10. Eldredge, N., Gould, S.J.: Punctuated equilibria: an alternative to phyletic gradualism. In: Schopf, T.M. (ed.) Models in Paleobiology, Freeman & Cooper (1972)Google Scholar
  11. Flores-Martinez, C.L.: SETI in the light of cosmic convergent evolution. Acta Astronaut. 104(1), 341–349 (2014)ADSCrossRefGoogle Scholar
  12. Gerhart, J.C., Kirschner, M.W.: The Plausibility of Life. Yale U. Press, New Haven (2005)Google Scholar
  13. Gerhart, J.C., Kirschner, M.W.: The theory of facilitated variation. PNAS 104(Suppl), 8582–8589 (2007)ADSCrossRefGoogle Scholar
  14. Gould, S.J.: Ontogeny and Phylogeny. Harvard U. Press, Cambridge (1977)Google Scholar
  15. Gould, S.J.: The Structure of Evolutionary Theory. Harvard U. Press, Cambridge (2002)Google Scholar
  16. Hall, B.K. (ed.): Environment, Development, and Evolution. MIT Press, Cambridge (2003)Google Scholar
  17. Heylighen, F.: Accelerating socio-technological evolution: from ephemeralization and stigmergy to the Global Brain. In: Modelski, G., Devezas, T., Thompson, W.R. (eds.) Globalization as Evolutionary Process, Routledge (2008)Google Scholar
  18. Heylighen, F.: Stigmergy as a Universal Coordination Mechanism. Cogn. Syst. Res. 38, 4–13 (2016)CrossRefGoogle Scholar
  19. Huxley, J.: Evolution: The Modern Synthesis. George Allen & Unwin, London (1942)Google Scholar
  20. Jablonka, E., Lamb, M.J.: Epigenetic Inheritance and Evolution: The Lamarckian Dimension. Oxford U. Press, Oxford (1995)Google Scholar
  21. Losos, Johnathan B.: Improbable Destinies: Fate, Chance, and the Future of Evolution, Riverhead Books (2017)Google Scholar
  22. Luisi, P.L.: Autopoiesis: a review and a reappraisal. Naturwissenschaften 90, 49–59 (2003)ADSGoogle Scholar
  23. Maturana, H.R., Varela, F.J.: Autopoiesis and Cognition: The Realization of the Living. D. Reidel, Dordrecht (1973/1980)Google Scholar
  24. Maturana, H.R., Varela, F.J.: The Tree of Knowledge: The Biological Roots of Human Understanding. Shambhala, Boston (1987)Google Scholar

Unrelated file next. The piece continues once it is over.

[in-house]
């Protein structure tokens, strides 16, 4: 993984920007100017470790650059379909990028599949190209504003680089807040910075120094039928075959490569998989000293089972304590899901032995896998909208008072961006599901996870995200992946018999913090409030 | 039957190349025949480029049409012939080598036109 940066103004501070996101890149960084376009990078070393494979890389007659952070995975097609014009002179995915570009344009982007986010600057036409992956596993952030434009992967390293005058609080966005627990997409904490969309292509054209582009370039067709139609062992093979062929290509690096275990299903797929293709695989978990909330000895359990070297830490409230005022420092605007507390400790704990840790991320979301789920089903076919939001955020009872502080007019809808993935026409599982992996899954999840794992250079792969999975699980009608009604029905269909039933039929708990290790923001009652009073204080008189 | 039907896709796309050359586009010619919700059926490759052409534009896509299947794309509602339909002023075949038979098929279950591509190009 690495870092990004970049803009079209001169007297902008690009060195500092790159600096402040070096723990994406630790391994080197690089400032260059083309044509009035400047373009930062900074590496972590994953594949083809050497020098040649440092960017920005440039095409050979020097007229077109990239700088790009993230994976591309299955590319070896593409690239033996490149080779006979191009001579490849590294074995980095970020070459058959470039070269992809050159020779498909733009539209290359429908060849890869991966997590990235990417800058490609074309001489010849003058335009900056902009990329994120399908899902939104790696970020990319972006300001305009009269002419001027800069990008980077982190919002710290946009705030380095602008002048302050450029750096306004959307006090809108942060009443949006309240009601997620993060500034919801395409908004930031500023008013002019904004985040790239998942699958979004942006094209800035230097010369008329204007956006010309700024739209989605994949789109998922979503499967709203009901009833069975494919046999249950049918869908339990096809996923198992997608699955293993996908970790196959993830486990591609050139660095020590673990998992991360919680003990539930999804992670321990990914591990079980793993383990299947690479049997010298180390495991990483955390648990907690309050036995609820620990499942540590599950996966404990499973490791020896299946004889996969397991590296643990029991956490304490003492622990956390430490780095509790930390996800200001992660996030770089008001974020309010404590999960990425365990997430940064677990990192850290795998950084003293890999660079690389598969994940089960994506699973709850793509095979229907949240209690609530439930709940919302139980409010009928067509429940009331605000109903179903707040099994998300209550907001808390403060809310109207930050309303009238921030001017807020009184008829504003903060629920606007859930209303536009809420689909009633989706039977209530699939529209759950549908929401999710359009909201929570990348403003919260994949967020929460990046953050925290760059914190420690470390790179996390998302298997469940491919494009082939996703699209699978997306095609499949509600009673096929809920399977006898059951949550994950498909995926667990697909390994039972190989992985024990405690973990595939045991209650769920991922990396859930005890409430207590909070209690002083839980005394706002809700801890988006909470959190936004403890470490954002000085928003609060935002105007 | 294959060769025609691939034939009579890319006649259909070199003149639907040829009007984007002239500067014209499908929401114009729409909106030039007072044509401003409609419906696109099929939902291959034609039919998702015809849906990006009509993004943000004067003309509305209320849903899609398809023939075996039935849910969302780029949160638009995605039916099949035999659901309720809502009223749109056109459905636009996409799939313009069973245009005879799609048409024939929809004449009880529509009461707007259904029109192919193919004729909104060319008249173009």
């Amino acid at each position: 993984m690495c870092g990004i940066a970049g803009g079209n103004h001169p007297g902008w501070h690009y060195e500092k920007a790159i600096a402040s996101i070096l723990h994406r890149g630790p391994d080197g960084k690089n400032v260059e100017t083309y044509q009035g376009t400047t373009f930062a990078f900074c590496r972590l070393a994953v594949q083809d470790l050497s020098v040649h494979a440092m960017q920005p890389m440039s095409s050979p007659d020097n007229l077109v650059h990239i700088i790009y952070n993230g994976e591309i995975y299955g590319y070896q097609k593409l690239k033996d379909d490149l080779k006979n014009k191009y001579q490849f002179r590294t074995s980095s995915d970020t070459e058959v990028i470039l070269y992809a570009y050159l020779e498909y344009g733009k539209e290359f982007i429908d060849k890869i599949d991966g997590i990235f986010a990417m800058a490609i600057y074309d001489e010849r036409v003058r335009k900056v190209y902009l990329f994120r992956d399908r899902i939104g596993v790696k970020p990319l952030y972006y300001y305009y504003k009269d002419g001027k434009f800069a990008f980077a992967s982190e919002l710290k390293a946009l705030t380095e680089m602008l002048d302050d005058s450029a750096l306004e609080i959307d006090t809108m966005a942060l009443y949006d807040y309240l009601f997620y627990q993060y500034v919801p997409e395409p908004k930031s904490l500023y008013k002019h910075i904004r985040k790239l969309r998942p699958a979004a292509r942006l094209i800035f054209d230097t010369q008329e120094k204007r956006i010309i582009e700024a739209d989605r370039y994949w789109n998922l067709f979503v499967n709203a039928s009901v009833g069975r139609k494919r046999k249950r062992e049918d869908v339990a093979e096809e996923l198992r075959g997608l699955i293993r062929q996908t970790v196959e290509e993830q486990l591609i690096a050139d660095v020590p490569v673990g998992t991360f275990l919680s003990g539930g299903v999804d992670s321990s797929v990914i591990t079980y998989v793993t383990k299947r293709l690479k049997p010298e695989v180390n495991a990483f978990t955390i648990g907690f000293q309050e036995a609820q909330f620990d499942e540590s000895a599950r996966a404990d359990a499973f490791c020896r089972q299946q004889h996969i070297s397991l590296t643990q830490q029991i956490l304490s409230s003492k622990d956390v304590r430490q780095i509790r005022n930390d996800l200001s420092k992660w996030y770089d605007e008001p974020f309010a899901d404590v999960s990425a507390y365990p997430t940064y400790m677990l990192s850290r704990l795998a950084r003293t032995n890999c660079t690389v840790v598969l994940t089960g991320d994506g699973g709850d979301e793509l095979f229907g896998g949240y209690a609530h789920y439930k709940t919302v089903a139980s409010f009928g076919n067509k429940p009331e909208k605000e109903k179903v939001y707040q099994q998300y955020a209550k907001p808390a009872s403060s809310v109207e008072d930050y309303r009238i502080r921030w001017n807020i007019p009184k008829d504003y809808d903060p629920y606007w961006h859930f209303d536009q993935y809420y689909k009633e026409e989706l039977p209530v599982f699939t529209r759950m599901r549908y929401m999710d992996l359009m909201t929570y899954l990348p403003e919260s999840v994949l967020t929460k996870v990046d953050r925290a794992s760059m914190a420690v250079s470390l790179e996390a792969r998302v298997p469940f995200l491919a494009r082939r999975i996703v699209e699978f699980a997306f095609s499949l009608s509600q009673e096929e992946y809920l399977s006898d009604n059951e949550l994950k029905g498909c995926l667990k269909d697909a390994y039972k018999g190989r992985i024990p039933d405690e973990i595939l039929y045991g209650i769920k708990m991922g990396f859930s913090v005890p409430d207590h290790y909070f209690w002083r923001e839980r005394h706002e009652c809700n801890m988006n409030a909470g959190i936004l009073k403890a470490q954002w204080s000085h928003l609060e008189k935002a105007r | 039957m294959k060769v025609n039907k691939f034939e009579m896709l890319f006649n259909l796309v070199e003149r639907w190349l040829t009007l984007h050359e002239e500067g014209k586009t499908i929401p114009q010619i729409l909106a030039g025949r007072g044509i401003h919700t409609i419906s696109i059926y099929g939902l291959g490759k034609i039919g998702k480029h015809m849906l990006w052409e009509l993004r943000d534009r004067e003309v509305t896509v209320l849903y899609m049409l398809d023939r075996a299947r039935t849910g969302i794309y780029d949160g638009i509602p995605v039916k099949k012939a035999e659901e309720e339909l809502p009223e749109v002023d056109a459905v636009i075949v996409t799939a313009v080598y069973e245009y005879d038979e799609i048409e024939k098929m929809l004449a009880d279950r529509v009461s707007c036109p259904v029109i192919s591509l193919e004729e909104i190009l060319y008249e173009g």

25. McGhee, G.R.: Convergent Evolution: Limited Forms Most Beautiful. MIT Press, Cambridge (2011)CrossRefGoogle Scholar
  26. McLeish, T.C.B.: Are there ergodic limits to evolution? Ergodic exploration of genome space and convergence. Interface Focus 5, 41–53 (2015)CrossRefGoogle Scholar
  27. Mingers, J.: Self-Producing Systems. Kluwer Academic/Plenum, New York (1995)CrossRefGoogle Scholar
  28. Müller, G.B., Newman, S.A. (eds.): The Origination of Organismal Form: Beyond the Gene in Developmental and Evolutionary Biology. MIT Press, Cambridge (2003)Google Scholar
  29. Noble, D.: Evolution viewed from physics, physiology and medicine. Interface Focus 7(5), 20160159 (2017)CrossRefGoogle Scholar
  30. Odling-Smee, J., et al.: Niche Construction: The Neglected Process in Evolution. Princeton U. Press, Princeton (2003)Google Scholar
  31. Ogura, A., Kazuho, I., Gojobori, T.: Comparative analysis of gene expression for convergent evolution of camera eye between octopus and human. Genome Res. 14, 1555–1561 (2004)CrossRefGoogle Scholar
  32. Pigliucci, M.: Do we need an extended evolutionary synthesis? Evolution 61, 2743–2749 (2007)CrossRefGoogle Scholar
  33. Pigliucci, M., Müller, G.B. (eds.): Evolution: The Extended Synthesis. MIT Press, Cambridge (2010)Google Scholar